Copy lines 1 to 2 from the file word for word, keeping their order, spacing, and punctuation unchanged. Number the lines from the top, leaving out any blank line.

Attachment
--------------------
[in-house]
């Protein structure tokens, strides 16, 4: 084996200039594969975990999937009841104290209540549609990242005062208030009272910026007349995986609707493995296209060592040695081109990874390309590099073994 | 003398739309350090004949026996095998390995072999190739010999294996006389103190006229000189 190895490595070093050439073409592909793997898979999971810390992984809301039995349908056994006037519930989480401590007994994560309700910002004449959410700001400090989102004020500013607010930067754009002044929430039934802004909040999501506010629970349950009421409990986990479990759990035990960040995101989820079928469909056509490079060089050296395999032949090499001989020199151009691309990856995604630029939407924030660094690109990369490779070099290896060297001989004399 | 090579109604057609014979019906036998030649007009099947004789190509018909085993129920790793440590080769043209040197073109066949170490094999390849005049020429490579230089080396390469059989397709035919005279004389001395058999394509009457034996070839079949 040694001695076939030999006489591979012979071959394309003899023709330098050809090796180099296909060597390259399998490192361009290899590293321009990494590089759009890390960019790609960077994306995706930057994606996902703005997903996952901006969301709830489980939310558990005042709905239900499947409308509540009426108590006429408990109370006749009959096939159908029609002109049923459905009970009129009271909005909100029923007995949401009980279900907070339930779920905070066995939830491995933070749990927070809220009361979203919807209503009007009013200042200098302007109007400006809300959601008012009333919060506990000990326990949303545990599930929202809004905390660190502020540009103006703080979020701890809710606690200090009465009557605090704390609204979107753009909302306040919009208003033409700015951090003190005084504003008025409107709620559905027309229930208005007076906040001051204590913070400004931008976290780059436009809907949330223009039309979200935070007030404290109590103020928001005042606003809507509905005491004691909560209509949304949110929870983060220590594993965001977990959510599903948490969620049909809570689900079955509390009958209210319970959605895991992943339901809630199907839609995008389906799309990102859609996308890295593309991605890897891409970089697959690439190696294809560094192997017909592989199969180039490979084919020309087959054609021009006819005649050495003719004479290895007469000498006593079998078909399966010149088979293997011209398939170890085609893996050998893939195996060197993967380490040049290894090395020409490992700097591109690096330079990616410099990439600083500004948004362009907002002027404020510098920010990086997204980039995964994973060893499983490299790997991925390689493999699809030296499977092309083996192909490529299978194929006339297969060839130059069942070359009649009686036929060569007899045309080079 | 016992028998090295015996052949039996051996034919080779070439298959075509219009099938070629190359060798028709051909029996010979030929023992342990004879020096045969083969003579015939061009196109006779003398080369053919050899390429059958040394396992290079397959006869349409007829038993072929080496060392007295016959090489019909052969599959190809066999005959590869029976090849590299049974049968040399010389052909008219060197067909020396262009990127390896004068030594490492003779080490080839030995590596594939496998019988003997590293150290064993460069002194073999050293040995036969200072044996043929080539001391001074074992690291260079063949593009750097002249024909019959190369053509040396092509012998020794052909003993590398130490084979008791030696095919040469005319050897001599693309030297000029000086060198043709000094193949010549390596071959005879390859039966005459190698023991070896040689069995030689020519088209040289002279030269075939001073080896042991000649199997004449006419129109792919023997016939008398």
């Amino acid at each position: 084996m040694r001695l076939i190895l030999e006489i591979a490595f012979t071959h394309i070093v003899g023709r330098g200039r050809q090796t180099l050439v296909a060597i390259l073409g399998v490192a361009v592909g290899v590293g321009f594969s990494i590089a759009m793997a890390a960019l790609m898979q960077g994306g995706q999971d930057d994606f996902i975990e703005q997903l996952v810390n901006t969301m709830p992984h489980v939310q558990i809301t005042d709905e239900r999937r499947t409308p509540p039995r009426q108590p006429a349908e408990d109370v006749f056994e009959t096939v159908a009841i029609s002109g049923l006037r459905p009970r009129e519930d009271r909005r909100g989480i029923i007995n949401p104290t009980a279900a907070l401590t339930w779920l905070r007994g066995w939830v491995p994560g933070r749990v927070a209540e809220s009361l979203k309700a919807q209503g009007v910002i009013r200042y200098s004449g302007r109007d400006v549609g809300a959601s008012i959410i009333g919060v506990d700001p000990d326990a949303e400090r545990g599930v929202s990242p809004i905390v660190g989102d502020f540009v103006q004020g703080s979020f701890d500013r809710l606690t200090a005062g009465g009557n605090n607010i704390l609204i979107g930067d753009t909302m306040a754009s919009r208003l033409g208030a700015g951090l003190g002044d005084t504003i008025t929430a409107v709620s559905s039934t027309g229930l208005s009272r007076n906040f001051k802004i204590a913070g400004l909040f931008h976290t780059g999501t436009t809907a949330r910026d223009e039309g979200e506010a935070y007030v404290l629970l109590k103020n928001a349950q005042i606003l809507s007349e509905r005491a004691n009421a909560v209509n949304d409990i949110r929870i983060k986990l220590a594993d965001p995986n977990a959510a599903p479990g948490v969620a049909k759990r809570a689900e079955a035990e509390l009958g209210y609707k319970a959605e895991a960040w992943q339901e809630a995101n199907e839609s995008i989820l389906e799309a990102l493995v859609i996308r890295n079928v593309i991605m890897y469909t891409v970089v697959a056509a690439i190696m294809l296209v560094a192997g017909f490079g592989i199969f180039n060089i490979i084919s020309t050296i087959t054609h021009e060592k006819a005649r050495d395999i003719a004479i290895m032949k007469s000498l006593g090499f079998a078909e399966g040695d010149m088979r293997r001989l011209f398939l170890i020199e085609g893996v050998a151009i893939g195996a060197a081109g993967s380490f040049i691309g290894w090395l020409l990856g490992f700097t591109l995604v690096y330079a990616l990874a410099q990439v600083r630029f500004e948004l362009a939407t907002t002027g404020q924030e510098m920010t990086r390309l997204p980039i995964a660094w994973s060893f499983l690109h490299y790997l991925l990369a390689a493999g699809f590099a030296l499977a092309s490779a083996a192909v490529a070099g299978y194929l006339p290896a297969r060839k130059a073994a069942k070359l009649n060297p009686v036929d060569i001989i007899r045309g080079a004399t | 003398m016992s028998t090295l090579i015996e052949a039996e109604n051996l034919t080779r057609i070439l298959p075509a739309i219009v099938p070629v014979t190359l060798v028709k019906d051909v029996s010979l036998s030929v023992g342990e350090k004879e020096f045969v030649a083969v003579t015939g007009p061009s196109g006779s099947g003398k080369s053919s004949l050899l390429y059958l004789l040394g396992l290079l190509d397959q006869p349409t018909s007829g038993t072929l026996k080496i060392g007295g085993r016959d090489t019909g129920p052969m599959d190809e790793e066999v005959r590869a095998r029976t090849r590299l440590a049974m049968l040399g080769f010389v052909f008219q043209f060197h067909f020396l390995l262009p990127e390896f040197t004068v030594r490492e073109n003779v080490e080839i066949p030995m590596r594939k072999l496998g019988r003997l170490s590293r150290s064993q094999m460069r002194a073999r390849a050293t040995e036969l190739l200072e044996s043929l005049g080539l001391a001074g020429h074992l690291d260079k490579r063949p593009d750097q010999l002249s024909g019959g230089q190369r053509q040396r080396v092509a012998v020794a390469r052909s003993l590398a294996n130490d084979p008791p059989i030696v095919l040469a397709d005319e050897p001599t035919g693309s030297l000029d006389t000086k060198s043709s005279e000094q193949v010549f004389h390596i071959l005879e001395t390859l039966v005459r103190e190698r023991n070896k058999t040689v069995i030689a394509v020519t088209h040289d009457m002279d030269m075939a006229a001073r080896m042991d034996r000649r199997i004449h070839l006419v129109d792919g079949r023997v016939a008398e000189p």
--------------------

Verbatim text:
[in-house]
């Protein structure tokens, strides 16, 4: 084996200039594969975990999937009841104290209540549609990242005062208030009272910026007349995986609707493995296209060592040695081109990874390309590099073994 | 003398739309350090004949026996095998390995072999190739010999294996006389103190006229000189 190895490595070093050439073409592909793997898979999971810390992984809301039995349908056994006037519930989480401590007994994560309700910002004449959410700001400090989102004020500013607010930067754009002044929430039934802004909040999501506010629970349950009421409990986990479990759990035990960040995101989820079928469909056509490079060089050296395999032949090499001989020199151009691309990856995604630029939407924030660094690109990369490779070099290896060297001989004399 | 090579109604057609014979019906036998030649007009099947004789190509018909085993129920790793440590080769043209040197073109066949170490094999390849005049020429490579230089080396390469059989397709035919005279004389001395058999394509009457034996070839079949 040694001695076939030999006489591979012979071959394309003899023709330098050809090796180099296909060597390259399998490192361009290899590293321009990494590089759009890390960019790609960077994306995706930057994606996902703005997903996952901006969301709830489980939310558990005042709905239900499947409308509540009426108590006429408990109370006749009959096939159908029609002109049923459905009970009129009271909005909100029923007995949401009980279900907070339930779920905070066995939830491995933070749990927070809220009361979203919807209503009007009013200042200098302007109007400006809300959601008012009333919060506990000990326990949303545990599930929202809004905390660190502020540009103006703080979020701890809710606690200090009465009557605090704390609204979107753009909302306040919009208003033409700015951090003190005084504003008025409107709620559905027309229930208005007076906040001051204590913070400004931008976290780059436009809907949330223009039309979200935070007030404290109590103020928001005042606003809507509905005491004691909560209509949304949110929870983060220590594993965001977990959510599903948490969620049909809570689900079955509390009958209210319970959605895991992943339901809630199907839609995008389906799309990102859609996308890295593309991605890897891409970089697959690439190696294809560094192997017909592989199969180039490979084919020309087959054609021009006819005649050495003719004479290895007469000498006593079998078909399966010149088979293997011209398939170890085609893996050998893939195996060197993967380490040049290894090395020409490992700097591109690096330079990616410099990439600083500004948004362009907002002027404020510098920010990086997204980039995964994973060893499983490299790997991925390689493999699809030296499977092309083996192909490529299978194929006339297969060839130059069942070359009649009686036929060569007899045309080079 | 016992028998090295015996052949039996051996034919080779070439298959075509219009099938070629190359060798028709051909029996010979030929023992342990004879020096045969083969003579015939061009196109006779003398080369053919050899390429059958040394396992290079397959006869349409007829038993072929080496060392007295016959090489019909052969599959190809066999005959590869029976090849590299049974049968040399010389052909008219060197067909020396262009990127390896004068030594490492003779080490080839030995590596594939496998019988003997590293150290064993460069002194073999050293040995036969200072044996043929080539001391001074074992690291260079063949593009750097002249024909019959190369053509040396092509012998020794052909003993590398130490084979008791030696095919040469005319050897001599693309030297000029000086060198043709000094193949010549390596071959005879390859039966005459190698023991070896040689069995030689020519088209040289002279030269075939001073080896042991000649199997004449006419129109792919023997016939008398």